Content warning: Discussions of sexual harassment, abuse, rape, and violence against women.
It’s been quite a week to be female.
I thought I was going to come back to this blog to write something about how joyful I feel about Hillary Clinton becoming the presumptive Democratic nominee for president, because I have a lot of thoughts and feelings about her, and about representation, and about strong women I have known. I can’t even pick an article to sum up what I’m feeling so I can cheat and not write a whole post — there are just too many interesting pieces being written and published right now.
At the same time as my Facebook feed has been flooded with a head-spinning combination of joy and outrage over Clinton’s nomination, it has also been chock full of commentary about the Stanford rapist. (Warning: link has an autoplay video of the survivor’s letter to Turner.) Again, there are so many blog posts and articles and videos being made about this case that I don’t even know where to start linking.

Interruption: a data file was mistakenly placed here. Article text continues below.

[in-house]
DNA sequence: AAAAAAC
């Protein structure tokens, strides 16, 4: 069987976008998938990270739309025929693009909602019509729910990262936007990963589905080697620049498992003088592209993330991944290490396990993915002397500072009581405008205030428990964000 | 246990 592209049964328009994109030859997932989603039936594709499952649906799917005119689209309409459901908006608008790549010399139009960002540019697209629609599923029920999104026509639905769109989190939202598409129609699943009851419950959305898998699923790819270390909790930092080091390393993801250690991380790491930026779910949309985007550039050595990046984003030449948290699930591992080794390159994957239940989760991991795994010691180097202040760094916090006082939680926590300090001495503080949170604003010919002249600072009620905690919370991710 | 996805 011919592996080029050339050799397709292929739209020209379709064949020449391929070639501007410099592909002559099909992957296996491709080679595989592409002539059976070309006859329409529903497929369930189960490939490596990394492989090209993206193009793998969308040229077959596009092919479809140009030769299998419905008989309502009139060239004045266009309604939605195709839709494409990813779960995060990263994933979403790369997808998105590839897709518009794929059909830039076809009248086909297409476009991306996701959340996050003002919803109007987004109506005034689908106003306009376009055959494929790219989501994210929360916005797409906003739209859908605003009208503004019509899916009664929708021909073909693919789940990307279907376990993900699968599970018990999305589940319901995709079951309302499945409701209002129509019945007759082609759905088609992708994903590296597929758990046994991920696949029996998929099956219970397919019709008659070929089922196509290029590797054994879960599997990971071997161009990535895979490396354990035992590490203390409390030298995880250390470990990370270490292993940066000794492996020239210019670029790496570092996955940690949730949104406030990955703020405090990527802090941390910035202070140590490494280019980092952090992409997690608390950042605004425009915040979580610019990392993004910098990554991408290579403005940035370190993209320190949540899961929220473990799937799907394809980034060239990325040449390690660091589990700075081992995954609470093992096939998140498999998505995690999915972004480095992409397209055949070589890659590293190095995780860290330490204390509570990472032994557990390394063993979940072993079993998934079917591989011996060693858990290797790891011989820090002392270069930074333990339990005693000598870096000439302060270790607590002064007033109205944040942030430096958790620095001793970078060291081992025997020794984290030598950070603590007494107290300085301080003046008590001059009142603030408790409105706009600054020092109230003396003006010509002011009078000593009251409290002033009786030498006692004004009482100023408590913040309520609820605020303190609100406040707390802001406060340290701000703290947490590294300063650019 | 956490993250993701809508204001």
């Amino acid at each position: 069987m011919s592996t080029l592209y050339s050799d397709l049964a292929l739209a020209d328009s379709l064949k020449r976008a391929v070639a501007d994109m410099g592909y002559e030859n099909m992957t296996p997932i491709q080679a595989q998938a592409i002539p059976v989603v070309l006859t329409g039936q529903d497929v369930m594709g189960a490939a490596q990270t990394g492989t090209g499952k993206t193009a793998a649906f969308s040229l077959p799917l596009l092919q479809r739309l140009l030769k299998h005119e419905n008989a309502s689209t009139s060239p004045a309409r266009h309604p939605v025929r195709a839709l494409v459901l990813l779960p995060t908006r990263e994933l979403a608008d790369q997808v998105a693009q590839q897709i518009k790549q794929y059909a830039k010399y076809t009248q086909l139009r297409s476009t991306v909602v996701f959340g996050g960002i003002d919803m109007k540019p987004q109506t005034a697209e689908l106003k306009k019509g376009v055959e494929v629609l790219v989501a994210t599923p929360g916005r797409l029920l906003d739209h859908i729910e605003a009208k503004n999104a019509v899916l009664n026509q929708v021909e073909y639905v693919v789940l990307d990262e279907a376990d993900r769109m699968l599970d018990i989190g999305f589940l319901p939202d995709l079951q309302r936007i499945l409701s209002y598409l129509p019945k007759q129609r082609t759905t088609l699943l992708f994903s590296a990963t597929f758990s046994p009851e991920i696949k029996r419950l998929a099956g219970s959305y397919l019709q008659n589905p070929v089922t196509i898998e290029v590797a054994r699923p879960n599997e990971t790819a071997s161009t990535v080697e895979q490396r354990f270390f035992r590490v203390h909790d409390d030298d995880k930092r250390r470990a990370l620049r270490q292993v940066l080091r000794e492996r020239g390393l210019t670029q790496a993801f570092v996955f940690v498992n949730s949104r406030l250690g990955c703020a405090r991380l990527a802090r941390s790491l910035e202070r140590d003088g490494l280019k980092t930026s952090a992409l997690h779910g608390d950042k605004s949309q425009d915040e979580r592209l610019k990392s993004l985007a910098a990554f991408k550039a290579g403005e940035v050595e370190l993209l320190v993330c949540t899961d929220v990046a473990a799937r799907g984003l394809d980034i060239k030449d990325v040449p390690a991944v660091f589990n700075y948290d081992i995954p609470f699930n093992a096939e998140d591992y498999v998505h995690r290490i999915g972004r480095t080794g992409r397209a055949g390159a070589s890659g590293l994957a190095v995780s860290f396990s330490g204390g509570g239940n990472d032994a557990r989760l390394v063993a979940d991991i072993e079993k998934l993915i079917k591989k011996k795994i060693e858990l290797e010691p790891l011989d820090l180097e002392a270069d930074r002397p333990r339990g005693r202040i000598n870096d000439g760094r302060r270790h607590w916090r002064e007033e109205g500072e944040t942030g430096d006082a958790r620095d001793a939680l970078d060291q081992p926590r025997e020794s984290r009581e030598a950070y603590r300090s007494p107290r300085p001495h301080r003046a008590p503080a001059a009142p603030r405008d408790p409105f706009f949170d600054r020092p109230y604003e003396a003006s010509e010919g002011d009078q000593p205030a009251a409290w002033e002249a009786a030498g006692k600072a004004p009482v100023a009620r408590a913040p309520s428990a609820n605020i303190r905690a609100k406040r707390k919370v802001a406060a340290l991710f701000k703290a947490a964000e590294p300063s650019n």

And, among these, my community — the theatre community — is abuzz with Aimee Levitt and Christopher Piatt’s in-depth investigation of abuse at Chicago’s Profiles Theatre:
The assistant stage manager, Corey Weinberg, remembers one particular fight that looked and sounded too real to be choreographed. “It was [Benson] getting thrown to the ground,” he says. “And you heard that crack, and it sounded like thunder sticks at a baseball game being clapped together. And you could tell those whimpers that she was making, those were real.”
Another night, Cox squeezed Benson’s throat so hard, she says she began to see specks. She tried to squeeze his thigh and say the safe word they’d agreed upon to let him know he was hurting her, but he didn’t respond to the signal and held her throat so tightly she couldn’t make a sound.